On the 21st of October 2021, FATF members met in the fifth Plenary session, the meeting under President Marcus Pleyer held every four months to work on a risk-based approach. On this occasion, the FATF (Financial Action Task Force) reviewed the situation of Botswana and Mauritius, declaring that they no longer belong to the enhanced surveillance list.
What are the FATF lists of jurisdictions?
The FATF classifies countries with AML/CFT implementation gaps into two jurisdictions:
High-risk and therefore blacklisted jurisdictions: these are countries with serious strategic AML/CFT deficiencies.
Jurisdictions on the grey list: they represent all countries under enhanced monitoring. They are actively working with the FATF to implement a strategy to overcome their AML/CTF deficiencies.
What is the impact?
As regarding the countries on the blacklists, the FATF recommends heightened vigilance. As a matter of fact, it is crucial to implement countermeasures against all countries in this list to limit the impact of money laundering that could damage the international financial system.
Countries in the grey list are deficient in their AML/CFT framework, and it is recommended not to have a business relationship with them. Of course, this has a negative impact on their reputation and credibility and significant economic repercussions on their companies. Therefore, supported by the FATF, they need to implement AML/CFT measures to comply with the recommended criteria to get off this list.
All countries included on blacklists or grey lists must follow the FATF guidelines and recommendations, an international standard that governments can implement and adapt to their own situation.
Positive outcomes for Mauritius and Botswana, removed from FATF’s Grey List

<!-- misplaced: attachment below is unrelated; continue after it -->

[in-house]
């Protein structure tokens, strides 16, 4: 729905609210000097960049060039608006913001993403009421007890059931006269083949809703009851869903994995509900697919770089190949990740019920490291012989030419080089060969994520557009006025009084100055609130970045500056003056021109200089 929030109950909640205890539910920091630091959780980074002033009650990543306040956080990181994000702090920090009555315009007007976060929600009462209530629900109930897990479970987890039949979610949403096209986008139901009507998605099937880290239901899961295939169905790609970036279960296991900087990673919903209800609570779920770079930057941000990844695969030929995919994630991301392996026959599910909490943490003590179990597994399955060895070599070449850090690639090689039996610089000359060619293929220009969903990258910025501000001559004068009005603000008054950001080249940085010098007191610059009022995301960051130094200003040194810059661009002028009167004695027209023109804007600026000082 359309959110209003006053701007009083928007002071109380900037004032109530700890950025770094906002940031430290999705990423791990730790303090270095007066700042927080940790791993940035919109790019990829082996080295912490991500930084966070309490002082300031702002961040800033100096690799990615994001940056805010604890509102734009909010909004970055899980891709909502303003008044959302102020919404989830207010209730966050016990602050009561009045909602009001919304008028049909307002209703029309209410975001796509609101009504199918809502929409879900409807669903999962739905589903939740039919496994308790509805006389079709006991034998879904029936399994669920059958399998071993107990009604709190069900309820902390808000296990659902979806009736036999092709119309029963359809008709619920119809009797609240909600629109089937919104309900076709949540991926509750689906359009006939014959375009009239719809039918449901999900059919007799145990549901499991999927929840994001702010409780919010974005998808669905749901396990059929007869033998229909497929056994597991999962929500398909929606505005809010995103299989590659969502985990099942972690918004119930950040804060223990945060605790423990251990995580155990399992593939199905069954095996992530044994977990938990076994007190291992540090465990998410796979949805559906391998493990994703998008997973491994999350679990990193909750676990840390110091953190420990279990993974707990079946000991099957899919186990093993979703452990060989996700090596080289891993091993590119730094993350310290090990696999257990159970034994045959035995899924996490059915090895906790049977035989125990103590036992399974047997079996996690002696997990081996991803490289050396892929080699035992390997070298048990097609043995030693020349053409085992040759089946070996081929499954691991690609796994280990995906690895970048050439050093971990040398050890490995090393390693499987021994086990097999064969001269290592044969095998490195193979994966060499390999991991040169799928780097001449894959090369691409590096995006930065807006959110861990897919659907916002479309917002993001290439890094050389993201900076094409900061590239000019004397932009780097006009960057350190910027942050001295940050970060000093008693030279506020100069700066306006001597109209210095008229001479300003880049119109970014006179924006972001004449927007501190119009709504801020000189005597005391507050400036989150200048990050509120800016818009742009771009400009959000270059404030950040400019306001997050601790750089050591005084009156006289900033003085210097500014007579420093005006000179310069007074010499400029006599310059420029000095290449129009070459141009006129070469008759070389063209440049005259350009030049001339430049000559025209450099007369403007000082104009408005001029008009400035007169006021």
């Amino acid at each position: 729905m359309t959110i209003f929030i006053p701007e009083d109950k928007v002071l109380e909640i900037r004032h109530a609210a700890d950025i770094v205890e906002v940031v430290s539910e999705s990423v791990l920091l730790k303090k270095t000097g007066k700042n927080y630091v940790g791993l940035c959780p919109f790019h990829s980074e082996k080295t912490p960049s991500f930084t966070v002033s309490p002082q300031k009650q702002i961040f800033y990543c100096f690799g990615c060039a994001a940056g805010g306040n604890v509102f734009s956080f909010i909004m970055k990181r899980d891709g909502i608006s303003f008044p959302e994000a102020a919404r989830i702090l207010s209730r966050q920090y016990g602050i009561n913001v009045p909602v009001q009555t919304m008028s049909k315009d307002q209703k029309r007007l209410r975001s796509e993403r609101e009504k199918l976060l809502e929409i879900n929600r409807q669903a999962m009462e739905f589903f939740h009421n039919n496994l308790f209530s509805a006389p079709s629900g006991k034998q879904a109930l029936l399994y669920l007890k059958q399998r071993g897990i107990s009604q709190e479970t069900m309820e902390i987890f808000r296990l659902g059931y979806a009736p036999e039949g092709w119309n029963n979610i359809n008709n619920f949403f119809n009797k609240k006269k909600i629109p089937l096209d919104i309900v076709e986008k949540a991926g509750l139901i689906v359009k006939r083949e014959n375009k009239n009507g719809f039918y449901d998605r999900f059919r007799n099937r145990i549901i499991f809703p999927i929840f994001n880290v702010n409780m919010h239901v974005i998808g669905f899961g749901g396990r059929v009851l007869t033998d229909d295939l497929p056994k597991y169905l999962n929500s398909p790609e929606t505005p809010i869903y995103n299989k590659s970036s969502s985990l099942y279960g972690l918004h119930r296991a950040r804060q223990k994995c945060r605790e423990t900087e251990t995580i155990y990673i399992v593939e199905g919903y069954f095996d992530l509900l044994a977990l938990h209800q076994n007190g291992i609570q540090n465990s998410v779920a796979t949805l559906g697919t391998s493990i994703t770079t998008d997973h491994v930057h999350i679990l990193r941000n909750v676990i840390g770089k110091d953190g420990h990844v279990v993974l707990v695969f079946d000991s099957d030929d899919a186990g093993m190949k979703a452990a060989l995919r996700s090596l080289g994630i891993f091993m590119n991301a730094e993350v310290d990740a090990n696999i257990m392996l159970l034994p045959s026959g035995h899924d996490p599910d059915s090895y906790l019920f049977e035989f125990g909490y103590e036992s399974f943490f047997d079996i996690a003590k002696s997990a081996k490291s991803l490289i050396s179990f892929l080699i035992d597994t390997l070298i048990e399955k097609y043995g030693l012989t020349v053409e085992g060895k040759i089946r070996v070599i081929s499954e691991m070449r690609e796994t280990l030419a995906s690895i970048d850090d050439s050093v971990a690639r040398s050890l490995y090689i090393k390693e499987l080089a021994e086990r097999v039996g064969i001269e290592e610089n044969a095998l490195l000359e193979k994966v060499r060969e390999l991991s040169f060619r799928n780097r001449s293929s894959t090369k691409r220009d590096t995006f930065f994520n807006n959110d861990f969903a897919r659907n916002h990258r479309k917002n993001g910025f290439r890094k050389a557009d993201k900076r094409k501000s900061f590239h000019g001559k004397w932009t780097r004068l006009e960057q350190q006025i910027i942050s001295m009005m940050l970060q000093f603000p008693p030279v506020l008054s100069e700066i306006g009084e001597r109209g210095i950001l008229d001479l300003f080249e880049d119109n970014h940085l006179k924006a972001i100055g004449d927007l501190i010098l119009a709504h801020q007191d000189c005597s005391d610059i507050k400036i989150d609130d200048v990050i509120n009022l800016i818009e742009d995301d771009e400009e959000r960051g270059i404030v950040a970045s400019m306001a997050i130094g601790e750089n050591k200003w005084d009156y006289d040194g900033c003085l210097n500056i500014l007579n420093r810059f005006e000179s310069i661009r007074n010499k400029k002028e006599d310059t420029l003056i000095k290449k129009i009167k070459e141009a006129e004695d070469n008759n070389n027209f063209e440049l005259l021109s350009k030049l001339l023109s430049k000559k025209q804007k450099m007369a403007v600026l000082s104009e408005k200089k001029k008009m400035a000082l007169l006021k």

Mauritius was put under the grey list by FATF in February 2020, which significantly impacted its credibility as compliant jurisdiction. As a result, the European Commission included Mauritius on the EU AML list of high-risk third countries (blacklist). Following this, several working groups were established in the country, aiming to improve the compliance level of AML/CFT.
Since February 2020, Mauritius has put in place all necessary measures to tackle the deficiencies identified by the FATF by developing a national action plan. The progress of the local government had already been approved by the FATF during the Plenary Session of June 2021, and confirmed during the on-site inspection carried out in September 2021. Thus, ultimately, Mauritius moved off the grey list in October 2021.
The removal of Mauritius from the FATF's grey list is the positive result of reasonable efforts undertaken by Mauritian authorities to investigate and prosecute money laundering. In particular, this reflects:
improved risk recognition capabilities in medium- and high-risk sectors by local investigative authorities,
greater national and international cooperation,
greater capacity for anti-money laundering supervision of the global commercial sector and increased support for supervision of the non-financial sector.
Finally, the FATF decision has paved the way for the EU and the UK to remove Mauritius from their blacklist. Also, it has undoubtedly contributed to a better global view of the country as an ideal location for cross-border investment in Asia and Africa. This will reposition Mauritius as a leading jurisdiction in the global financial services sector.
Likewise, FATF recognized Botswana's significant progress in improving its AML/CFT regime. The country strengthened the effectiveness of its AML/CFT framework by addressing related technical deficiencies that FATF had identified in 2018.
Botswana submitted to the Eastern and Southern Africa Anti-Money Laundering Group (ESAAMLG, an affiliate member of the FATF) to meet its action plan commitments in December 2020. A review of Botswana's progress in addressing previously identified technical compliance deficiencies was then conducted, and technical compliance re-ratings were further requested to remove the state from the EU blacklist and the FATF grey list.
In January 2021, ESAAMLG released a report on Botswana's progress, which highlighted the positive outcome the State was achieving concerning some deficiencies.
The resulting delisting is a significant achievement in terms of restoring confidence and integrity to the country's financial system. The Minister of Finance and Economic Development claimed to be more than satisfied with the efforts made over the past three years, and she is certain of the confidence investors will repose in the State. The President of Botswana encouraged the country to maintain its strong political will to combat money laundering, terrorist financing, and proliferation financing. As such, Botswana will continue its collaboration with ESAAMLG to further improve its AML/CFT system.